What's Wrong With My Plants?

madmaniakid

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Hi all

I hope some of you nice people could offer some advise as to what's wrong with my plants.
I've been keeping live plants for about a year now and when I indtorduce a new plant it is fine for a month or so and then they go a bit funny (see the attached pictures)

I have a 90L (18 uk gallons for our friends over the pond) tank with 2x15w flurescent T8 lights.(corrected) JUWEL Aquarium | Day-Lite | purchase online
Water temp always between 23-26c
No3 / Nitrate 0-10
No2 / Nitrite 0
GH / General Hardness 8d (roughly 80MG/L (ppm) if my conversion is correct))
KH / Carbonate Hardness 6d (roughly 107MG/L (ppm) if my conversion is correct)
PH 7.2
CL2 / Clorine 0

I have CO2 pumped into the tank and the reader always shows a constant green, bubble counter is about 4 p/sec

I fertilise regularly

Any advise as to why my plants look this way will be much apreciated.
 

TexasDomer

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What do you fertilize with?

What kind of substrate do you have?

It looks like algae on the leaves - does it come off when you rub it?

Are the Anubias or ferns planted?
 

SeattleRoy

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Hi @madmaniakid

2X38 watts over a 21 gallon (U.S.) tank is an intense amount of light; what is the photoperiod (light duration) per day? With that much light CO2 is definitely called for and I am glad you have it but sufficient nutrients are required as well. Hopefully you are dosing dry fertilizers using the Estimative Index (EI) method because most pre-mixed fertilizer will likely be insufficient. This is further indicated by the fact that your nitrates are <10.0 ppm. Ideally we target 20.0 ppm for nitrates.

Along with the GSA (Green Spot Algae) which could be caused by insufficient phosphorus (phosphate) dosing the other condition I see in your photos is the leaf margins curling (rolling) under along the longitudinal axis as well as some chlorosis (yellowing) of the older leaves. This is typically an indication of a magnesium deficiency.
C. Interveinal chlorosis. Interveinal chlorosis first appears on oldest leaves

1. Older leaves chlorotic, usually necrotic in late stages. Chlorosis along leaf margins extending between veins produces a "Christmas tree" pattern. Veins normal green. Leaf margins may curl downward or upward with puckering effect. Necrosis may suddenly occur between veins. Potassium or calcium excess can inhibit uptake of magnesium...magnesium deficiency

When the external magnesium supply is deficient, interveinal chlorosis of the older leaves is the first symptom because as the magnesium of the chlorophyll is remobilized, the mesophyll cells next to the vascular bundles retain chlorophyll for longer periods than do the parenchyma cells between them. Leaves lose green color at tips and between veins followed by chlorosis or development of brilliant colors, starting with lower leaves and proceeding upwards. The chlorosis/brilliant colors (unmasking of other leaf pigments due to the lack of chlorophyll) may start at the leaf margins or tips and progress inward interveinally producing a "Christmas" tree pattern. Leaves are abnormally thin, plants are brittle and branches have a tendency to curve upward. Stems are weak, subject to fungus infection, usually leaves drop prematurely.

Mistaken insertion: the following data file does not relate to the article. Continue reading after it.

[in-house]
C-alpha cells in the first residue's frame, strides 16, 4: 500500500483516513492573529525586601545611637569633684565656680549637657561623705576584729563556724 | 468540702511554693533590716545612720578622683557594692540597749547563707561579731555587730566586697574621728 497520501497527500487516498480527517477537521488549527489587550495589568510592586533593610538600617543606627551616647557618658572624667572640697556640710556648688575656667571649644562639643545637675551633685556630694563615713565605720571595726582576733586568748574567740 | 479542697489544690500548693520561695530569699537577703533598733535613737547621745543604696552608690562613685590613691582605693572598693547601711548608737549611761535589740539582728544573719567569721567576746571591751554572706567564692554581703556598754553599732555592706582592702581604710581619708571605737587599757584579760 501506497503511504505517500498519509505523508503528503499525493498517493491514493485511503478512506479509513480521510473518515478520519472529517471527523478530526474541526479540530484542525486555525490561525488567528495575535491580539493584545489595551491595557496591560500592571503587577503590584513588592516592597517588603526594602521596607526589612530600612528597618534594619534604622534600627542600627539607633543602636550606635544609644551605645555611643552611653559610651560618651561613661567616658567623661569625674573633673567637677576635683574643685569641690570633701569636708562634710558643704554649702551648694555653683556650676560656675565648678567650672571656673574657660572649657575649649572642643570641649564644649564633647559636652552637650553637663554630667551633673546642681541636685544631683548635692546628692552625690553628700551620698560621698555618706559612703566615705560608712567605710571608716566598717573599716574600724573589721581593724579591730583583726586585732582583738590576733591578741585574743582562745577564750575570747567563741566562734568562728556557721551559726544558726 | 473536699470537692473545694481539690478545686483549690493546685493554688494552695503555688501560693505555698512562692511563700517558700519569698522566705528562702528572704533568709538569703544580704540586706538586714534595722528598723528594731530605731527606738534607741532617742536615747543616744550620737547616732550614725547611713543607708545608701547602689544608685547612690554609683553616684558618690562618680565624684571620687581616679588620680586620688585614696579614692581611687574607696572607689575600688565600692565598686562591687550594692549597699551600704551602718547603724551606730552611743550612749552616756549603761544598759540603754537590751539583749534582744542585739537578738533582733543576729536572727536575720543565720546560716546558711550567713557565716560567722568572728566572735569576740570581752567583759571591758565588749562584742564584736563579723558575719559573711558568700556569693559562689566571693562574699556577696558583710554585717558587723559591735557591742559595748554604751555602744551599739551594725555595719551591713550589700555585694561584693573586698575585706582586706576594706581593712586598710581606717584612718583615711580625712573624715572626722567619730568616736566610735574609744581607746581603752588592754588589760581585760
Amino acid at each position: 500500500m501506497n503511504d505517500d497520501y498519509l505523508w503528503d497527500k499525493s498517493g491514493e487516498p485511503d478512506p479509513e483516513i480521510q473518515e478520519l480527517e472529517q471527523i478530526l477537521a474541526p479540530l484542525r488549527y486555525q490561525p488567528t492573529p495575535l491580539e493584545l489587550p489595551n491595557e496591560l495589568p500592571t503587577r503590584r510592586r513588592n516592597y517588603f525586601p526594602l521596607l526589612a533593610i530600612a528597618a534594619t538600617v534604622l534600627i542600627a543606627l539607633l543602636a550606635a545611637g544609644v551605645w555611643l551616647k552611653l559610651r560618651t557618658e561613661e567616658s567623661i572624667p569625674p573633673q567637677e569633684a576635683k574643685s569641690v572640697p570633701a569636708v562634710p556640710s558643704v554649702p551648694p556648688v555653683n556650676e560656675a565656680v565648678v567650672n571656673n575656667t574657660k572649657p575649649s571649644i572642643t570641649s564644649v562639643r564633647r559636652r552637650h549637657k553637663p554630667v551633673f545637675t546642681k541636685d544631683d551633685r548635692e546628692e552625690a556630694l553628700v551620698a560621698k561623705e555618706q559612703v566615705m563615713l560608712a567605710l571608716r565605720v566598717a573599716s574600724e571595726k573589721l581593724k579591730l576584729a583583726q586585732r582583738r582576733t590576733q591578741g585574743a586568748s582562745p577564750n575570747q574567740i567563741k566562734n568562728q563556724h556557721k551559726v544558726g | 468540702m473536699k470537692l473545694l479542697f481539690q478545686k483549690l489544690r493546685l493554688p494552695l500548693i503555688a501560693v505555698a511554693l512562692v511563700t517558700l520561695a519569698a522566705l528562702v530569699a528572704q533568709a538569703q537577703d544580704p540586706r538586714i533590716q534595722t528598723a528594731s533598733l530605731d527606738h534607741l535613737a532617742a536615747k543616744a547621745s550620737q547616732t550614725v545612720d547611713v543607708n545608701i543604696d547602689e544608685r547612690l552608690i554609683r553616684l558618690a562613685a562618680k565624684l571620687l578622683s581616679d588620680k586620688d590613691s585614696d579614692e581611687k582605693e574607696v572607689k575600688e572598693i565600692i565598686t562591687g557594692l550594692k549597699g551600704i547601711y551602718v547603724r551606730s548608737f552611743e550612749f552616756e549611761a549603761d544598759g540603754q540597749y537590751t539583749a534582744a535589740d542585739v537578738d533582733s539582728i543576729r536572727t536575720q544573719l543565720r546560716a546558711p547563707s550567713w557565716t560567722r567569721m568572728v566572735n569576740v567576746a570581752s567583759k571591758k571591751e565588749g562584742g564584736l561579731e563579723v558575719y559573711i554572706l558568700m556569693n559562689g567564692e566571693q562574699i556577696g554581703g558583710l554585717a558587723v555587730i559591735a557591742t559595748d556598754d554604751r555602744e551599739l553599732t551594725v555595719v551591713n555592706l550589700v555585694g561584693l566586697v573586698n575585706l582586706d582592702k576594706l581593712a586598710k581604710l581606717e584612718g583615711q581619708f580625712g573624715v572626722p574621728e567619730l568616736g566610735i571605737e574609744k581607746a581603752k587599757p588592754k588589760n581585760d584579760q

I suggest along with increased dosing of your macro-nutrients adding some magnesium to your dosing schedule; magnesium sulfate (aka Epsom Salt) is a good, inexpensive source of magnesium. I can help you to determine a dosage amount to start with but I need to know if you do weekly water changes and if so how much?
 
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madmaniakid

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Hi guys, sorry for the late response (work commitments)

So to answer some of your questions, the subrate is just normal gravel, most of the plants are water feeders or grow on rocks which the ferns are all on lava rocks.
If I rub the leaves with my finger nail it does not come off, but it does look as though it's on the leaves, the ferns looks like it's in the leave (deficiency).
I use JBL ferropol for fertiliser https://www.jbl.de/en/products/detail/2342/jbl-ferropol Which is meant to contain all the micro-nutrients needed.

I forgot to mention that my filter has a bag of Silikat in JBL SilicatEx Rapid which removes silicate and some phosphate as I had a problem in the past with diatoms so I used it ever since.

My lights are on for 8 hrs a day. Sorry I got my numbers wrong it's 2 x 15w T8 (i looked quickly and saw the 38 from the length as they are 438mm)
Also I was always lead to believe that nitrates should be kept at <10 if possible for the health of the fish. Also do you recommend I remove the silikat bag as it does remove some phosphates

I do a water change every sunday no more then 20L as I fill 2 10L buckets.
 

TexasDomer

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It could be an issue with the lack of macros. Green spot algae (the spots that are on your leaves that won't rub off) is caused by a lack of phosphates, so I'd take out your chemical media that removes it.

You can let nitrates get above 10 ppm, but I'd keep them under 20 ppm.
 
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